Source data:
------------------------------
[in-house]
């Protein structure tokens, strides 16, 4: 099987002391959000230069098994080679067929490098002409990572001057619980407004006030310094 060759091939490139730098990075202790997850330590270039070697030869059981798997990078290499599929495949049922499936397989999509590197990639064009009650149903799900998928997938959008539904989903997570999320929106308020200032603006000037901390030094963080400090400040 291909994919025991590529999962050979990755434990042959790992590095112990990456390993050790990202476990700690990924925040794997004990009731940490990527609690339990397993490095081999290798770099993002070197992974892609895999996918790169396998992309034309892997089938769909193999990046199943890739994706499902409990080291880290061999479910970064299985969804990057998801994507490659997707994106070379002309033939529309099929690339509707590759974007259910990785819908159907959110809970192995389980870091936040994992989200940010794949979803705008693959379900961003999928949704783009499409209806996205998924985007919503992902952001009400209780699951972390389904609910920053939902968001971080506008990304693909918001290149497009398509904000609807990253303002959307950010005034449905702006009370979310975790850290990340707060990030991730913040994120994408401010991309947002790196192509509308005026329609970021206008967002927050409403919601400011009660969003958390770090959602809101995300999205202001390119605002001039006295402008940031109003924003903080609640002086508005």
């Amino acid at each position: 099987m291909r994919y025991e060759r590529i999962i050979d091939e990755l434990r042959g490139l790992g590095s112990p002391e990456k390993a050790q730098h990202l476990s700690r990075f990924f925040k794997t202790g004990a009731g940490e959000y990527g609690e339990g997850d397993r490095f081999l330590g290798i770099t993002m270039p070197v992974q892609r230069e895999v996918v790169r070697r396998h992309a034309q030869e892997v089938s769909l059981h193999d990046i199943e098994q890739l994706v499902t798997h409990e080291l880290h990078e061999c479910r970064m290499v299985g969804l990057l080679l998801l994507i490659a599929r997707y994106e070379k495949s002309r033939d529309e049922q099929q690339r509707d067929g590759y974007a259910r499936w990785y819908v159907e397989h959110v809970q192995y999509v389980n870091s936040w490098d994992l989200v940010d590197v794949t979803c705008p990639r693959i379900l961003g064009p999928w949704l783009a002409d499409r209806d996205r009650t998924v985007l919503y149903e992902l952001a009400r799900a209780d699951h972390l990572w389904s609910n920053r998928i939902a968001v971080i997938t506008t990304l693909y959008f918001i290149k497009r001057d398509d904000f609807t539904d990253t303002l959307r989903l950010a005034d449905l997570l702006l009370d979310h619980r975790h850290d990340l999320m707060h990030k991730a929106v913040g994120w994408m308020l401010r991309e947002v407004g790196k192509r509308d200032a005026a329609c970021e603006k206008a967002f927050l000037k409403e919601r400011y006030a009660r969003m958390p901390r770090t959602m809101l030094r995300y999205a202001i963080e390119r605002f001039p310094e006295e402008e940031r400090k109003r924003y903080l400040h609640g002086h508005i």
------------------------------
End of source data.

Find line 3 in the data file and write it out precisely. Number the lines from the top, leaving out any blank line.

């Amino acid at each position: 099987m291909r994919y025991e060759r590529i999962i050979d091939e990755l434990r042959g490139l790992g590095s112990p002391e990456k390993a050790q730098h990202l476990s700690r990075f990924f925040k794997t202790g004990a009731g940490e959000y990527g609690e339990g997850d397993r490095f081999l330590g290798i770099t993002m270039p070197v992974q892609r230069e895999v996918v790169r070697r396998h992309a034309q030869e892997v089938s769909l059981h193999d990046i199943e098994q890739l994706v499902t798997h409990e080291l880290h990078e061999c479910r970064m290499v299985g969804l990057l080679l998801l994507i490659a599929r997707y994106e070379k495949s002309r033939d529309e049922q099929q690339r509707d067929g590759y974007a259910r499936w990785y819908v159907e397989h959110v809970q192995y999509v389980n870091s936040w490098d994992l989200v940010d590197v794949t979803c705008p990639r693959i379900l961003g064009p999928w949704l783009a002409d499409r209806d996205r009650t998924v985007l919503y149903e992902l952001a009400r799900a209780d699951h972390l990572w389904s609910n920053r998928i939902a968001v971080i997938t506008t990304l693909y959008f918001i290149k497009r001057d398509d904000f609807t539904d990253t303002l959307r989903l950010a005034d449905l997570l702006l009370d979310h619980r975790h850290d990340l999320m707060h990030k991730a929106v913040g994120w994408m308020l401010r991309e947002v407004g790196k192509r509308d200032a005026a329609c970021e603006k206008a967002f927050l000037k409403e919601r400011y006030a009660r969003m958390p901390r770090t959602m809101l030094r995300y999205a202001i963080e390119r605002f001039p310094e006295e402008e940031r400090k109003r924003y903080l400040h609640g002086h508005i």